How To View and Save a map of your drive’s folders as a Text File.

If you’re looking for a specific folder or simply want to see how your folders and sub-folders are structured so you can reorganize them, you can view them all in a flowchart using the ‘tree’ command.

View a map of your drive’s folders.

Typing tree on its own will display the sub-folder structure of whichever folder you happen to open Command Prompt in. But you can view specific folders by adding a folder path: tree C:\Users\Public, for example.


You can even view the entire folder structure of your hard drive by entering tree C:\, though this will produce a large flowchart that will probably exceed the default number of lines available in the Command Prompt console. 

You can extend the number of viewable lines, but it’s easier to save the flowchart as a text file that you can refer to any time. For this, you have to know how to save the command’s output as a text file.

Save a command’s output as a text file.

Any information you generate in a Command Prompt window will disappear as soon as you close it. If you want a more permanent record of something you’ve generated in Command Prompt, such as a flowchart of your folder structure, you can output the results to a text file. This is handy if you need to refer to the information later, or if you need to email it to someone who’s helping you with a PC problem.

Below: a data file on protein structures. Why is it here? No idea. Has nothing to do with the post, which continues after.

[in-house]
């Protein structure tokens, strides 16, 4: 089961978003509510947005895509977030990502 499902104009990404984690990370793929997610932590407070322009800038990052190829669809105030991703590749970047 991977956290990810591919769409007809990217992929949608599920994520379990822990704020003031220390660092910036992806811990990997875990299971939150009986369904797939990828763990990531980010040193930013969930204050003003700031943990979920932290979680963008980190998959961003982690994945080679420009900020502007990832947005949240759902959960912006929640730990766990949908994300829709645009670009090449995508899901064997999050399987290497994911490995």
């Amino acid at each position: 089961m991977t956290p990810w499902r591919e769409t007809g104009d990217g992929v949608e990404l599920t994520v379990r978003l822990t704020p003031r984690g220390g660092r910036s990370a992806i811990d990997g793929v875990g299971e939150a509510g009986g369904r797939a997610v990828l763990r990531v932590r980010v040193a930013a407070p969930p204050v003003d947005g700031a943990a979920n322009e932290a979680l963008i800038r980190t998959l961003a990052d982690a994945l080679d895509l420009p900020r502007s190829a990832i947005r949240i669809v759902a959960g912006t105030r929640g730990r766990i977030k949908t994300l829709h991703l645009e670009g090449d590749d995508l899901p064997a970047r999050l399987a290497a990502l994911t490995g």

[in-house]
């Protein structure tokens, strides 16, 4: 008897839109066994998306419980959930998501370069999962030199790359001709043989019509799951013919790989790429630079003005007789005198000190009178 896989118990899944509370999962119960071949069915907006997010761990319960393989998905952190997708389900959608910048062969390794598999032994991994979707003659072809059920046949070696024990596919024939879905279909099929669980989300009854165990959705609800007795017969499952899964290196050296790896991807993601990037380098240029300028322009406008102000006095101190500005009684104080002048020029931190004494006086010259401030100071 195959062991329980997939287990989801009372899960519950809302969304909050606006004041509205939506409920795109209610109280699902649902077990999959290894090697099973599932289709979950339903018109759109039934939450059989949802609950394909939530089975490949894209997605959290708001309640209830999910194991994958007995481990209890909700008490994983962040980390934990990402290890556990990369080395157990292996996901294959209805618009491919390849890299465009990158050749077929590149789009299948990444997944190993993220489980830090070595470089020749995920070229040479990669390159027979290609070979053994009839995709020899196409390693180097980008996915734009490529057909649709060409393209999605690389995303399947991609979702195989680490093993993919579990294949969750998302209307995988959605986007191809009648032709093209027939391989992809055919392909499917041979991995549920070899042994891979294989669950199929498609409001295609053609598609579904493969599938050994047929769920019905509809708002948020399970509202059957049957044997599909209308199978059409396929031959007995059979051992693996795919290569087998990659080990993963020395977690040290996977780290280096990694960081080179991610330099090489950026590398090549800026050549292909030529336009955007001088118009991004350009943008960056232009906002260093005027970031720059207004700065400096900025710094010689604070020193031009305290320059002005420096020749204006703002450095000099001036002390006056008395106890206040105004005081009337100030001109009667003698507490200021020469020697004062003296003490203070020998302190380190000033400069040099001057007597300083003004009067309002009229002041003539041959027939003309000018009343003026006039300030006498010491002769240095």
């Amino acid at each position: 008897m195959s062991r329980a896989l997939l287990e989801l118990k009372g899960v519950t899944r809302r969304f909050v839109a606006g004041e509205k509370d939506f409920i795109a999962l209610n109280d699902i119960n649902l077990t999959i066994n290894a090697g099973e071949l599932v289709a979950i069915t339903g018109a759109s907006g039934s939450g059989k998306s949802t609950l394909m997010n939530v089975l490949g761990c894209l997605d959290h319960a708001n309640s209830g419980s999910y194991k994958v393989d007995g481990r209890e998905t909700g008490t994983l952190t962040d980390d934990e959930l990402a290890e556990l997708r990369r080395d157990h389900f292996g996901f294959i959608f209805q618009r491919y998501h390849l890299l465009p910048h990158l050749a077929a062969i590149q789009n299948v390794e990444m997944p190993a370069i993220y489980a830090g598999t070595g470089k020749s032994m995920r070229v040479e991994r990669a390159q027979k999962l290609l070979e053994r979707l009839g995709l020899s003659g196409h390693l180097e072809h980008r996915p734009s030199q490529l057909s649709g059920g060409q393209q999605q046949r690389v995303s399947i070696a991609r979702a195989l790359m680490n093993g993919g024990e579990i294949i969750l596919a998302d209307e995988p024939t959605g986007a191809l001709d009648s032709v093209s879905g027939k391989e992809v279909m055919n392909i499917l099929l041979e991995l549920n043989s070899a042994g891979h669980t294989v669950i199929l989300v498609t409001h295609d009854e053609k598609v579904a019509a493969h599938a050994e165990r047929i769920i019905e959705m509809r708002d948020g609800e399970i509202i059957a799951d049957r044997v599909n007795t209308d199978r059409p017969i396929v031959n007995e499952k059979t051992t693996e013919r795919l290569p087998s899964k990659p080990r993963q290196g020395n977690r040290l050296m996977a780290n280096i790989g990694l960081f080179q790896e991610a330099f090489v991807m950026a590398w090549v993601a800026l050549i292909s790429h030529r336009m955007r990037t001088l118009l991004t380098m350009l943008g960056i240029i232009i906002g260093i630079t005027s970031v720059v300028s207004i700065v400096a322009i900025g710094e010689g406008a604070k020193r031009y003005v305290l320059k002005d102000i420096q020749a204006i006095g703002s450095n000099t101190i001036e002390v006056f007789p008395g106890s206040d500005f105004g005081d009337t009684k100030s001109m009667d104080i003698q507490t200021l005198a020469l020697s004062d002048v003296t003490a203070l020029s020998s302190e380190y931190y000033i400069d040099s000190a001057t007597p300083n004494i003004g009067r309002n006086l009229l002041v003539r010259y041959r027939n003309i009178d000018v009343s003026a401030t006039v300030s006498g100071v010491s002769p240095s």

To do this, you need to add an ‘operator’ to the end of your command- in this case, the operator is >, followed by the file’s save location and file name. For instance, typing tree C:\Users\Username\Documents\tree.txt will generate a folder structure of your entire hard drive and save this as a file called ‘tree.txt’ that will be stored in your C:\Users\Username\Documents folder.

In most cases, this will look fine in a text file. But in the case of folder maps, you should use the /a switch, which generates ASCII characters, otherwise, the output will be barely comprehensible in a text file, the final command line would be tree C:\ /a > C:\Users\Username\Documents\tree.txt.

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